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Figure 3

Chemical-genetic induction of MCD activity in skeletal muscle. Malonyl-CoA decarboxylase activity in Tg-fMCDskel and control mice fed low fat and high fat diets treated with Shield-1 (60 mg/kg) or vehicle. (n = 3-4) Data are expressed as means +/- SEM. *p < 0.001 by 2-way ANOVA.

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Figure 4

Acute induction of MCD does not reverse diet induced obesity or glucose intolerance. Tg-fMCDskel and control mice on HFD and LFD received 8 doses of Shield-1 (60 mg/kg) or vehicle control over two weeks. (A) Body weights were measured before and after Shield-1 treatment. (B) Mice were subjected to a GTT to determine glucose tolerance. (n = 3-10) Data are expressed as means +/- SEM.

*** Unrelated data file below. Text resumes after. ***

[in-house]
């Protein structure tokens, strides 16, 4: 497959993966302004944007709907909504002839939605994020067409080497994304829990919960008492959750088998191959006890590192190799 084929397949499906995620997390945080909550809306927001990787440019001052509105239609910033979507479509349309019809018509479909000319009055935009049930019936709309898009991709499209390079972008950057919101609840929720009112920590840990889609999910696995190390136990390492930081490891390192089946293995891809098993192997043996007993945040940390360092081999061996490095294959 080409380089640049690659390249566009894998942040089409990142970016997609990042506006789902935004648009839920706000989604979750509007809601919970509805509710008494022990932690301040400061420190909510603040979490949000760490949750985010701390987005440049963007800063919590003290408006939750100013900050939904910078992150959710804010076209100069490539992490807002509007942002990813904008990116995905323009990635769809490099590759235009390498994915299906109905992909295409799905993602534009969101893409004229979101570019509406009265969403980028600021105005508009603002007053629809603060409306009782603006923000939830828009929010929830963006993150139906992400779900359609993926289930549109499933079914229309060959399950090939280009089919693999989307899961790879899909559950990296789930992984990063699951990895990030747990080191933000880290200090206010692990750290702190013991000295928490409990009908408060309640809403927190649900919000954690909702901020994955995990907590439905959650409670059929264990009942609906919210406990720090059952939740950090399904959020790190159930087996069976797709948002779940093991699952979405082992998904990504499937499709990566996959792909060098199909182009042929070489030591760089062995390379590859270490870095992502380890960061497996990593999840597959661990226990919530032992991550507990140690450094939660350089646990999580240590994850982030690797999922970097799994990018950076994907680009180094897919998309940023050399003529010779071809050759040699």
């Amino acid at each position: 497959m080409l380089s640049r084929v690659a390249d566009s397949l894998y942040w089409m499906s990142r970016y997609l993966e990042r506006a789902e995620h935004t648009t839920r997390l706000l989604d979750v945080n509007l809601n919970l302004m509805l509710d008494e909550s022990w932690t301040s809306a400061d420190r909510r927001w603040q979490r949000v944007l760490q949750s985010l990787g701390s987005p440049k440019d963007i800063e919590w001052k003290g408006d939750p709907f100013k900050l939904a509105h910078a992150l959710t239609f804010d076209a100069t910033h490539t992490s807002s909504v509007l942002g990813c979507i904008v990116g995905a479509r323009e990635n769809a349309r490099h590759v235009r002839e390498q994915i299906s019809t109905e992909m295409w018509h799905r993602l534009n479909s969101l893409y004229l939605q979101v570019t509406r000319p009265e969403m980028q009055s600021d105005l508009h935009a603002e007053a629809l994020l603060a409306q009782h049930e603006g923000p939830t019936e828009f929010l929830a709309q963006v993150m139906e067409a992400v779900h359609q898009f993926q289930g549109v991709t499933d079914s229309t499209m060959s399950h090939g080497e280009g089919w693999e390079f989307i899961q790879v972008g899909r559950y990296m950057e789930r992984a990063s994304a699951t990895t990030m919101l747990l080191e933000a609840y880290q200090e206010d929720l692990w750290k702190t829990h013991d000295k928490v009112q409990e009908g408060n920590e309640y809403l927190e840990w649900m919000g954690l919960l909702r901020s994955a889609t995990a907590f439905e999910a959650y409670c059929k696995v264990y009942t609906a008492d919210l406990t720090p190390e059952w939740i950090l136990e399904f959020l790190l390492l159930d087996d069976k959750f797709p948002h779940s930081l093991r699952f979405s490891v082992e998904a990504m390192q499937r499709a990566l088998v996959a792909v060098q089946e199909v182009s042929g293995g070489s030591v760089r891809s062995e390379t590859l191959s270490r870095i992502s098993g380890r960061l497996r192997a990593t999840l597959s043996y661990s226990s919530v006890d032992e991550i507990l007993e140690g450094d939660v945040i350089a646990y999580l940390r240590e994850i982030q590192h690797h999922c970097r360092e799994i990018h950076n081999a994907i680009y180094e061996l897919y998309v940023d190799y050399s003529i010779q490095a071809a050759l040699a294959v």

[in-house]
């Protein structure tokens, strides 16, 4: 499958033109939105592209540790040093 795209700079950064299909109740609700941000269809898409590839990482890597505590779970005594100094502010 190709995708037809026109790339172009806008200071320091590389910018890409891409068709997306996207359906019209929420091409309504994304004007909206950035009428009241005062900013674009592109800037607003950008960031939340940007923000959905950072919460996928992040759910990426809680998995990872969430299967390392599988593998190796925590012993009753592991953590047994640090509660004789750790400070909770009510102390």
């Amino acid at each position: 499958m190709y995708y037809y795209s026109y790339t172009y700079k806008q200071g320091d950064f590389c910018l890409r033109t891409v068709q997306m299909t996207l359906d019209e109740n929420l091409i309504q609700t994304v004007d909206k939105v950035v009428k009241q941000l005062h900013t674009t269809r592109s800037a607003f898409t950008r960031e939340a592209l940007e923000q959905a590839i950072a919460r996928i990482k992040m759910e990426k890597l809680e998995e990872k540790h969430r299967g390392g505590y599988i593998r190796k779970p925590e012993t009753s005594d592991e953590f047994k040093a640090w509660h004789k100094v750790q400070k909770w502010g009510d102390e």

Acute induction of MCD in skeletal muscle repressed insulin signaling

To address the specificity of the MCD transgene for recombination and induction, we collected the liver, pancreas and heart which highly express the non-recombined transgene [40]. None of these tissues expressed mCherry (a marker for recombination) or expressed the Tg-fMCD (Shield-1 stabilized MCD) transgene (Figure  5).
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Figure 5